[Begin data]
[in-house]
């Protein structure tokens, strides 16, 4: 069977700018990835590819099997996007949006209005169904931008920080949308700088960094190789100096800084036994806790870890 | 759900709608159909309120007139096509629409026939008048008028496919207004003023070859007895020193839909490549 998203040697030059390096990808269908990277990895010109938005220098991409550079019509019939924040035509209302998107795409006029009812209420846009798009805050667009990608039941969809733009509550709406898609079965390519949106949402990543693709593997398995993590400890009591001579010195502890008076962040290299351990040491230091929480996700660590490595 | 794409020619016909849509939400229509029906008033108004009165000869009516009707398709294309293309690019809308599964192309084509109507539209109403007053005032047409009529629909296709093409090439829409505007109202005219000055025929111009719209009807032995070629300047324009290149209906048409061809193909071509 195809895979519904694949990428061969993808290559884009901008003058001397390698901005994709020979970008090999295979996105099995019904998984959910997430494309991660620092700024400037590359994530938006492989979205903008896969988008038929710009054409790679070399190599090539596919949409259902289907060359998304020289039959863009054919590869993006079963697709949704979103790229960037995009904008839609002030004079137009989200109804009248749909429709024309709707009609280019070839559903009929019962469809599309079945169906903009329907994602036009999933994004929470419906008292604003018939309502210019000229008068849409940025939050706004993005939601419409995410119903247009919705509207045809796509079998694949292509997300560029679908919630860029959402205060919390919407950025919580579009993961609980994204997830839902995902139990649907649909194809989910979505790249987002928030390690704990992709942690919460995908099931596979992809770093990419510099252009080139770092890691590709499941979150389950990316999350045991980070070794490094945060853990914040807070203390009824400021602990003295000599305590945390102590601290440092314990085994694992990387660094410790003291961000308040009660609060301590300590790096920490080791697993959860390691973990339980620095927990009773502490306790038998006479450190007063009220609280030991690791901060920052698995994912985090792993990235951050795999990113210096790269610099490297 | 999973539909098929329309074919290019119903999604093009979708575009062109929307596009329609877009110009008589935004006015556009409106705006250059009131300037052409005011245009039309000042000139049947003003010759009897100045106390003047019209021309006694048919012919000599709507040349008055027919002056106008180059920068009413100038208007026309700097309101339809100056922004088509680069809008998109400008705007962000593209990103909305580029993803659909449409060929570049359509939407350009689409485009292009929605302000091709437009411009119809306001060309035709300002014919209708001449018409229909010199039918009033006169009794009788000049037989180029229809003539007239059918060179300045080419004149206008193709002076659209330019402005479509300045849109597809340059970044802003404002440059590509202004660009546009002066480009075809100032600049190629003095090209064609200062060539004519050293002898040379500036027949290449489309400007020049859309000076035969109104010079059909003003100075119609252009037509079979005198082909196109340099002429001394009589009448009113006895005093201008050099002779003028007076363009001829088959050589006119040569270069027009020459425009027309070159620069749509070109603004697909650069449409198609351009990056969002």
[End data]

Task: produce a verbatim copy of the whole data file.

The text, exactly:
[in-house]
């Protein structure tokens, strides 16, 4: 069977700018990835590819099997996007949006209005169904931008920080949308700088960094190789100096800084036994806790870890 | 759900709608159909309120007139096509629409026939008048008028496919207004003023070859007895020193839909490549 998203040697030059390096990808269908990277990895010109938005220098991409550079019509019939924040035509209302998107795409006029009812209420846009798009805050667009990608039941969809733009509550709406898609079965390519949106949402990543693709593997398995993590400890009591001579010195502890008076962040290299351990040491230091929480996700660590490595 | 794409020619016909849509939400229509029906008033108004009165000869009516009707398709294309293309690019809308599964192309084509109507539209109403007053005032047409009529629909296709093409090439829409505007109202005219000055025929111009719209009807032995070629300047324009290149209906048409061809193909071509 195809895979519904694949990428061969993808290559884009901008003058001397390698901005994709020979970008090999295979996105099995019904998984959910997430494309991660620092700024400037590359994530938006492989979205903008896969988008038929710009054409790679070399190599090539596919949409259902289907060359998304020289039959863009054919590869993006079963697709949704979103790229960037995009904008839609002030004079137009989200109804009248749909429709024309709707009609280019070839559903009929019962469809599309079945169906903009329907994602036009999933994004929470419906008292604003018939309502210019000229008068849409940025939050706004993005939601419409995410119903247009919705509207045809796509079998694949292509997300560029679908919630860029959402205060919390919407950025919580579009993961609980994204997830839902995902139990649907649909194809989910979505790249987002928030390690704990992709942690919460995908099931596979992809770093990419510099252009080139770092890691590709499941979150389950990316999350045991980070070794490094945060853990914040807070203390009824400021602990003295000599305590945390102590601290440092314990085994694992990387660094410790003291961000308040009660609060301590300590790096920490080791697993959860390691973990339980620095927990009773502490306790038998006479450190007063009220609280030991690791901060920052698995994912985090792993990235951050795999990113210096790269610099490297 | 999973539909098929329309074919290019119903999604093009979708575009062109929307596009329609877009110009008589935004006015556009409106705006250059009131300037052409005011245009039309000042000139049947003003010759009897100045106390003047019209021309006694048919012919000599709507040349008055027919002056106008180059920068009413100038208007026309700097309101339809100056922004088509680069809008998109400008705007962000593209990103909305580029993803659909449409060929570049359509939407350009689409485009292009929605302000091709437009411009119809306001060309035709300002014919209708001449018409229909010199039918009033006169009794009788000049037989180029229809003539007239059918060179300045080419004149206008193709002076659209330019402005479509300045849109597809340059970044802003404002440059590509202004660009546009002066480009075809100032600049190629003095090209064609200062060539004519050293002898040379500036027949290449489309400007020049859309000076035969109104010079059909003003100075119609252009037509079979005198082909196109340099002429001394009589009448009113006895005093201008050099002779003028007076363009001829088959050589006119040569270069027009020459425009027309070159620069749509070109603004697909650069449409198609351009990056969002």